Mr Epstein is smart enough to know that means testing is redistribution.

  • Realist||

    Mr Epstein is smart enough to know that means testing is redistribution.

  • Realist||

    Mr Epstein is smart enough to know that means testing is redistribution.

  • Realist||

    Mr Epstein is smart enough to know that means testing is redistribution.

  • Realist||

    Mr Epstein is smart enough to know that means testing is redistribution.

  • Jen||

    I was wondering: is Mr. Epstein smart enough to know that means testing is redistribution?

  • ||

    I don't think you can assume that he is opposed to all redistribution. Most libertarians seem to favor helping the poor. The problem is with universal programs that are not means-tested.

  • ||

    Wow, one of the most fascinating interviews I've seen in a while, and I must admit my ignorance of Dr. Epstein until now. Thank you, Nick, Michael and Josh. I'm hoping to read some of his stuff (being a layman, I hope I can get through it!).

    Happy Thanksgiving, guys. Thanks is to be given for Reason.com

    Chris

  • C'mon man||

    Motherfucking simple fucking, goddamn FLAT TAX is a fucking huge, simple (not easy) solution to our economic instability. Can we see some more advocacy for some goddamn tax reform around here, fer crissake.

    I support the flat tax, repeal of the income tax, an elimination of all other taxes, and eventually one simple fucking national sales tax.

    Imagine a world where assholes that decide to run for "higher office" can only run on either raising (yeah, right, fuckhead) or lowering our one fucking simple tax.

  • C'mon man||

    Oh, and Epstein 2012!

  • ||

    And once we get the flax tax we can go straight to substituting direct fees for taxes.

  • Barely Suppressed Rage||

    Sen.] Joe Biden (D-Del.) held a copy of Takings up to a hapless Clarence Thomas back in 1991 and said that anyone who believes what's in this book is certifiably unqualified to sit in on the Supreme Court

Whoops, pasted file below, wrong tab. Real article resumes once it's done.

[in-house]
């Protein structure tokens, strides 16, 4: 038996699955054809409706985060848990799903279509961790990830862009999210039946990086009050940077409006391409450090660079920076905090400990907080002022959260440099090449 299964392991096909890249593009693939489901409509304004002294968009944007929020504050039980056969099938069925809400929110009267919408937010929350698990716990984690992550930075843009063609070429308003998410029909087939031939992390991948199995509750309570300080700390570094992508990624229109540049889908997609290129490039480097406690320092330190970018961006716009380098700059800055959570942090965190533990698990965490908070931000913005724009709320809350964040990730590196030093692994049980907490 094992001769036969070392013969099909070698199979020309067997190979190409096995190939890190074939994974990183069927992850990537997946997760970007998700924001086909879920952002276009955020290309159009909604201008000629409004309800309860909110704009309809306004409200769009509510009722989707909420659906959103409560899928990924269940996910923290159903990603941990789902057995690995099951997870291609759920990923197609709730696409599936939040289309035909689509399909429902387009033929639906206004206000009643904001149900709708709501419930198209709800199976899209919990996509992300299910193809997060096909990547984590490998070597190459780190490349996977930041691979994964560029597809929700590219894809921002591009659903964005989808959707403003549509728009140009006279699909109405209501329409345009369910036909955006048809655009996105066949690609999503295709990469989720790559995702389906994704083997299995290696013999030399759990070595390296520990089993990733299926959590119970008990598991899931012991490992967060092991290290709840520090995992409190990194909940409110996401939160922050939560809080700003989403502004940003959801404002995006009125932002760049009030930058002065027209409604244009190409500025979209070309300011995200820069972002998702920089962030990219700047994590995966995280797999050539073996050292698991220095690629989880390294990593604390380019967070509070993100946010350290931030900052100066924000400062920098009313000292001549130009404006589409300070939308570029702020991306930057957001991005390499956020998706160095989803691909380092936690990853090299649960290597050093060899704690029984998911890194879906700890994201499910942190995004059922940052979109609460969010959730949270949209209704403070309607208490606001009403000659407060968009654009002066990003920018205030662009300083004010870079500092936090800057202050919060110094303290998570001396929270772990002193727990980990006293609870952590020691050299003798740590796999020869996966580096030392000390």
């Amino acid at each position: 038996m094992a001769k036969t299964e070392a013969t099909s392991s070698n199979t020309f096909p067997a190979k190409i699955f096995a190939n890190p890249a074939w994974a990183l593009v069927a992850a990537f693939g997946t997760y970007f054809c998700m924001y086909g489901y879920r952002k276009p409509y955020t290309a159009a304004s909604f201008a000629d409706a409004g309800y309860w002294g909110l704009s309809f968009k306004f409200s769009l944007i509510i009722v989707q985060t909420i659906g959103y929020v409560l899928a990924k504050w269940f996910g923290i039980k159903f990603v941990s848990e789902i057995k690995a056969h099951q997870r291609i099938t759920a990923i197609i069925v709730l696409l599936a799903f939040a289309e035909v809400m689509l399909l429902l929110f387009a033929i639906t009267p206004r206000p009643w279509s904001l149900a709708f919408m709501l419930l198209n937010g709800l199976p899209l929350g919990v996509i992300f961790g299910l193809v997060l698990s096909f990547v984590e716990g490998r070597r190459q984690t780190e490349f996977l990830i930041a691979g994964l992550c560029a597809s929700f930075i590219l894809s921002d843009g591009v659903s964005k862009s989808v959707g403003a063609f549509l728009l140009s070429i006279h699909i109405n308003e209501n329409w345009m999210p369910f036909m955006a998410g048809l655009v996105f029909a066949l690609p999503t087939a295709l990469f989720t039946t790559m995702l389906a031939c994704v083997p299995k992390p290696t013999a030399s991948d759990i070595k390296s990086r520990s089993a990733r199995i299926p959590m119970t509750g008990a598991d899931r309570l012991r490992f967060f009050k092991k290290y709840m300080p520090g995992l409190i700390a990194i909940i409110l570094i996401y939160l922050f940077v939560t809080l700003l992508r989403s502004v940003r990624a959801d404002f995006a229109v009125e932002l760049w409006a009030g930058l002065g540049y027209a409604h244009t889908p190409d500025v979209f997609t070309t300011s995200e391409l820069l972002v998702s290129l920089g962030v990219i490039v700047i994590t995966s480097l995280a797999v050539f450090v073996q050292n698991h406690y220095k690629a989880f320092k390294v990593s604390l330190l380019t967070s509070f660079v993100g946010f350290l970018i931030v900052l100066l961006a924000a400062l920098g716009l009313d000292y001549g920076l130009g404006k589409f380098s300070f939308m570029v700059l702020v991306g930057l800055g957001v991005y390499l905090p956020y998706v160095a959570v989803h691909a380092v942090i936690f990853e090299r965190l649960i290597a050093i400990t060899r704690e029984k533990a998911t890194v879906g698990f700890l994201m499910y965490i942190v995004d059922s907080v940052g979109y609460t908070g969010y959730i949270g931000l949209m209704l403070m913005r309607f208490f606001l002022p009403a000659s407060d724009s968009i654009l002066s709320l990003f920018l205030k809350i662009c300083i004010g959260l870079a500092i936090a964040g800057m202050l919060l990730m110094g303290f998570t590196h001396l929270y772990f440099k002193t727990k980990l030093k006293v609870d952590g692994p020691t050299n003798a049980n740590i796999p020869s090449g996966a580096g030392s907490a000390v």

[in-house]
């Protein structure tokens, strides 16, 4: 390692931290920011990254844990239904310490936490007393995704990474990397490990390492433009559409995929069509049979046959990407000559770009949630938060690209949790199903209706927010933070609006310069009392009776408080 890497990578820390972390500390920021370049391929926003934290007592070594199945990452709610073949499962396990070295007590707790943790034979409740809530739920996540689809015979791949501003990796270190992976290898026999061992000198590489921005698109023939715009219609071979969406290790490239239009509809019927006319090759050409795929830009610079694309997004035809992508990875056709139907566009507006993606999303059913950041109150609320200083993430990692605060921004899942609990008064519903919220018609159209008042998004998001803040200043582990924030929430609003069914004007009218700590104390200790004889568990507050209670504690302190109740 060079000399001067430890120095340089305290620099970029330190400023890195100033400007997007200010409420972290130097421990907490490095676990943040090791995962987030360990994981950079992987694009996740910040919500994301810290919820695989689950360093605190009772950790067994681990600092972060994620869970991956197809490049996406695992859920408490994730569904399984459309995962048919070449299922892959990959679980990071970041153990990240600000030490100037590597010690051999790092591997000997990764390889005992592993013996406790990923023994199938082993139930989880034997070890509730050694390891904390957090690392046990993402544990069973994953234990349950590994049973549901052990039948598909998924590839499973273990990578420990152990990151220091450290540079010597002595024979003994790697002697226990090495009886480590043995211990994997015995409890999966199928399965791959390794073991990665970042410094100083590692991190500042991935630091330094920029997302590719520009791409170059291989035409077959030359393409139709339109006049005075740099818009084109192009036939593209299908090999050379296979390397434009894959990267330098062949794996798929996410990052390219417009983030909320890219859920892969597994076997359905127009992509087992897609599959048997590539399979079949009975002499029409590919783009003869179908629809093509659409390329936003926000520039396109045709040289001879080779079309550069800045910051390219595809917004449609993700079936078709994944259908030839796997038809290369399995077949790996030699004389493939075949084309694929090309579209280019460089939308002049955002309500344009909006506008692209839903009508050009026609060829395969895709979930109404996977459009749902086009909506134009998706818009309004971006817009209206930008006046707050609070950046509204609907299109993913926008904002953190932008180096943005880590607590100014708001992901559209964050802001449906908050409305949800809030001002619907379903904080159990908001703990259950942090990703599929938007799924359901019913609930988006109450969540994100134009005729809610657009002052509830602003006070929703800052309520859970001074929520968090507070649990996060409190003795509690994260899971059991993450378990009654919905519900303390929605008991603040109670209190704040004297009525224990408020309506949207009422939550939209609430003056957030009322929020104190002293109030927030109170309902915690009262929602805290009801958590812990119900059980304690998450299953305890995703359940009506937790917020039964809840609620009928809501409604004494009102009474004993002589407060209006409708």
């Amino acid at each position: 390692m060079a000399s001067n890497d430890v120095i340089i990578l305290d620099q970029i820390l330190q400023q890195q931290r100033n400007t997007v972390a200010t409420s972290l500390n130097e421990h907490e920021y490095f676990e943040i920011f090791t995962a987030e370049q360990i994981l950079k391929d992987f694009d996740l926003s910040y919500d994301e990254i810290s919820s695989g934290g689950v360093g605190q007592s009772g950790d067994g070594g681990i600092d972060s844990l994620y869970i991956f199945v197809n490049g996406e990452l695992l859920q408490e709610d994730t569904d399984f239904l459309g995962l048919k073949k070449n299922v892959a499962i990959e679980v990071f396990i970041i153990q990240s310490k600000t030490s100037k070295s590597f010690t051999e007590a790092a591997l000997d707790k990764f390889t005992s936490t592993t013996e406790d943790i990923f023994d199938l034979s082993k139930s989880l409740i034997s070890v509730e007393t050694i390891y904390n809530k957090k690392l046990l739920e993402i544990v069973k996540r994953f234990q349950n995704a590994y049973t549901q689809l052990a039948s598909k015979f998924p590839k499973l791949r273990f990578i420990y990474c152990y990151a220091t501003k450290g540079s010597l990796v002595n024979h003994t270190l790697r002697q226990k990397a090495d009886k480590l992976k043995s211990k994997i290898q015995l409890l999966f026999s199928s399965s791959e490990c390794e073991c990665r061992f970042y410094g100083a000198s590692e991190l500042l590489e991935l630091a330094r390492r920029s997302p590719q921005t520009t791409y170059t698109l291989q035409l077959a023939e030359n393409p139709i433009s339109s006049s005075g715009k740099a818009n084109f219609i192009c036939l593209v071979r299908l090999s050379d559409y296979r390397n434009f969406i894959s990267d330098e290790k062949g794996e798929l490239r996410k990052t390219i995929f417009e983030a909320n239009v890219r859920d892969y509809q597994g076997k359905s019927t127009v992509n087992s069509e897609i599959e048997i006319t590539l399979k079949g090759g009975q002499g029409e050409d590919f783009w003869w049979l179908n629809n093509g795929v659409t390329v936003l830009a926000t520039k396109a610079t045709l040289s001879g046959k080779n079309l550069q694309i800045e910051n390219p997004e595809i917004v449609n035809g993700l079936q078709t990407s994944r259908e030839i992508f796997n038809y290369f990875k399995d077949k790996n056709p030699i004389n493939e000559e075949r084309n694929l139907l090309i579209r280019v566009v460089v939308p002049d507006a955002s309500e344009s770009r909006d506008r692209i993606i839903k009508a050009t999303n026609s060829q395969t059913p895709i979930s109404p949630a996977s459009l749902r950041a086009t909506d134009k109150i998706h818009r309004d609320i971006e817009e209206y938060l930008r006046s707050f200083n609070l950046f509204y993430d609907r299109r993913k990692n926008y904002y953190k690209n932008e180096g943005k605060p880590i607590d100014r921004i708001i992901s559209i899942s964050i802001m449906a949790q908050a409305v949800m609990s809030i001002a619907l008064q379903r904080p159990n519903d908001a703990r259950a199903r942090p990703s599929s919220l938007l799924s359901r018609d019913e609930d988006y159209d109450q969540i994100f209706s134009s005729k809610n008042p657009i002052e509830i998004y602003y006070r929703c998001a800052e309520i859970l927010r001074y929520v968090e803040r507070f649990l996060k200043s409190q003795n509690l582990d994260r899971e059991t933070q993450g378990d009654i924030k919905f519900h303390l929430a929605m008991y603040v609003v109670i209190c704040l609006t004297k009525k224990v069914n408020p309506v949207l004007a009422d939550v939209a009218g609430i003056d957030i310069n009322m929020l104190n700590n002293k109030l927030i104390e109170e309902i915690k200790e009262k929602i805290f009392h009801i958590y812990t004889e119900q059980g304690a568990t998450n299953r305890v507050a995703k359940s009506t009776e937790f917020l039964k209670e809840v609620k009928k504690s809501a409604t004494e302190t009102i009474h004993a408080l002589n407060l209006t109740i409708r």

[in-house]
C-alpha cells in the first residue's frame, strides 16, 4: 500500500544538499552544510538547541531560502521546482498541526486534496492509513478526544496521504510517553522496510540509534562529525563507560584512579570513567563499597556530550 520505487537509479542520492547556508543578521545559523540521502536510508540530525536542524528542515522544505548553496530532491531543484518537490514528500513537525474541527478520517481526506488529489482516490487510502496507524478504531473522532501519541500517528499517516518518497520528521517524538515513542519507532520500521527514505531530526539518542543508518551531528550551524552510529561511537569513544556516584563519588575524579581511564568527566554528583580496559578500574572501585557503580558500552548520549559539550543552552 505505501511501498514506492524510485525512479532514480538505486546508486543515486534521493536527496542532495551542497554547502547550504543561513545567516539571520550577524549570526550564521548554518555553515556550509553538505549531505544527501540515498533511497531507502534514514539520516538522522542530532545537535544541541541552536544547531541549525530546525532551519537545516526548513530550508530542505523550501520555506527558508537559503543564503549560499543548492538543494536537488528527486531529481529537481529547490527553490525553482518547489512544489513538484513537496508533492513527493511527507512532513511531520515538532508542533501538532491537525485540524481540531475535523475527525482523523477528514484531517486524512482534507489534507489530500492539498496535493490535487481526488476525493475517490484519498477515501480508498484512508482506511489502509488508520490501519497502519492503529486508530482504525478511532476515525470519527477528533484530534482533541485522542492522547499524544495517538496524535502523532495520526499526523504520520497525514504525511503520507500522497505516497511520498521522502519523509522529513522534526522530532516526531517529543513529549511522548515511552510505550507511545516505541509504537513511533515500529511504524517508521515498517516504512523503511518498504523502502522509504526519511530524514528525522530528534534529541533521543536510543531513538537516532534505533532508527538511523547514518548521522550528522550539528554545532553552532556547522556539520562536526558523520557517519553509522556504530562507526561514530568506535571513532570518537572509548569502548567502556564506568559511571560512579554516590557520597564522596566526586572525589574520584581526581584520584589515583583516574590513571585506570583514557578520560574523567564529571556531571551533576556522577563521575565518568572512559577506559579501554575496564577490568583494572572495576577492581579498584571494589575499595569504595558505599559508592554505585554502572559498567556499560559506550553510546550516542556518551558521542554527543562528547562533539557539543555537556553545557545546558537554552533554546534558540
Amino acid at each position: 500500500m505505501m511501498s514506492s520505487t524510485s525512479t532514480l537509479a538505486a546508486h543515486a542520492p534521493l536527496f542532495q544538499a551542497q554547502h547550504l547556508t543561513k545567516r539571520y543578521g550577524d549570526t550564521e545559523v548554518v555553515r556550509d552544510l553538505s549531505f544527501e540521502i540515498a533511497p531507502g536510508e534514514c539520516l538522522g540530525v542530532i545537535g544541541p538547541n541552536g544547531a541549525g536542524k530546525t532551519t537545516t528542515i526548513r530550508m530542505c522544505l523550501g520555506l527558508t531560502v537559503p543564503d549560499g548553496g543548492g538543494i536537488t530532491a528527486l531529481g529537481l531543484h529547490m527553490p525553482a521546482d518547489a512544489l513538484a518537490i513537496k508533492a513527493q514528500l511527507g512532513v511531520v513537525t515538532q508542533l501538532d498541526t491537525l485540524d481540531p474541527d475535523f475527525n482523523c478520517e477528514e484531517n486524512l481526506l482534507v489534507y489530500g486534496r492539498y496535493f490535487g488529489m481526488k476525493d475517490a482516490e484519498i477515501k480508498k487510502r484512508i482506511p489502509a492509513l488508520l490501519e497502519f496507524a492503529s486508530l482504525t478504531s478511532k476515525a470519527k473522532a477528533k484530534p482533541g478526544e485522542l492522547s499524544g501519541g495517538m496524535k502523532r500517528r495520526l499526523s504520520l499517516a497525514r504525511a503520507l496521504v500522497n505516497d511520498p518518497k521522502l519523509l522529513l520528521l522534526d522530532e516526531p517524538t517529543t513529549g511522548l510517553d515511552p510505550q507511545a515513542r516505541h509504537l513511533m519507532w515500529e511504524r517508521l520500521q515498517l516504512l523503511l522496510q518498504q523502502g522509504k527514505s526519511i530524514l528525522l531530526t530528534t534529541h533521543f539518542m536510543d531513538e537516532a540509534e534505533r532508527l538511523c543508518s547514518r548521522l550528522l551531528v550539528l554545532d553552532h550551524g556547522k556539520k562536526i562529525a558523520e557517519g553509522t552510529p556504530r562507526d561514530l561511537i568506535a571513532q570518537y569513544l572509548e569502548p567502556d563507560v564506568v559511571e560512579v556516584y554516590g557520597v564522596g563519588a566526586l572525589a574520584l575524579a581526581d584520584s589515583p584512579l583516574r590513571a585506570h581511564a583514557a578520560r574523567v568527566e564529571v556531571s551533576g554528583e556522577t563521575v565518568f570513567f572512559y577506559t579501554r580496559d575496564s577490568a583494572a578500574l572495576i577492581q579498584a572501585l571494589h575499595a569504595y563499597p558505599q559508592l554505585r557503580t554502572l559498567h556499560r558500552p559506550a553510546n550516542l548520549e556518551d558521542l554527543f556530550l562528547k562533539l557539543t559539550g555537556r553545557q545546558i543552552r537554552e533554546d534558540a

That's because the "D" after Biden's name stands for Douchebag. He's a flaming horse's ass.

    In law school, I had to do a bunch of legal research on the issue of regulatory takings. The lesson I learned is that a claim of regulatory takings is pretty much fucked from the start. I recall one case in which a guy had bought a bunch of land in a coastal area to build a house on, then a law was passed (can't remember if it was state or federal) that prevented him from building anything on nearly any part of the land. I don't recall the details, but it was something like he could have built on about 30 acres, but after the new legislation, there was about 1/2 acre he could build on.

    He had appraisals showing the restriction on use of his property reduced the value from many hundreds of thousands of dollars to a few tens of thousands.

    Because the legislation still allowed him to build something somewhere on the land, and the property had not become completely and totally valueless, the court ruled it was not a taking. Mainly because buying real estate for development is speculative anyhow, so there's no guarantee it's not going to reduce in value. So sorry, you're hosed.

    A regulation or law basically has to render your property completely and utterly useless and worthless for you to even have a chance of being successful with a regulatory takings claim. If it still has some legal use and value, you can pretty much forget your takings claim.

    At least that's what I recall from the research I did several years ago.

  • ||

    As a layman, I recall that case. Two ocean front lots, in an area with other homes. They were grandfathered but he was forbidden to build. So he didn't prevail, huh.

  • North Carolina case?||

  • Bart||

    As a civil engineer who has worked all over the country - these takings occur all the time and at every level of government.

    From extra stormwater regulations, to increased landscaping requirements, to new parking restrictions, to just about anything you can think of - they all add up to severely limit what can be done with a piece of property, while adding significant permitting costs as well.

    Buying and holding land as an investment, is very risky as its value can be taken away by just about anyone in government.

  • James Taranto||

    199X?

  • moob||

    He's come a long way from Welcome Back Kotter.

  • Jen||

    Up your nose with a rubber hose!

  • ||

    One reason I love listening to Epstein talk is that he not only speaks in complete sentences, he speaks in complete PARAGRAPHS ... fully formed, from his brain to his mouth w/o stuttering or hemming and hawing.

  • ||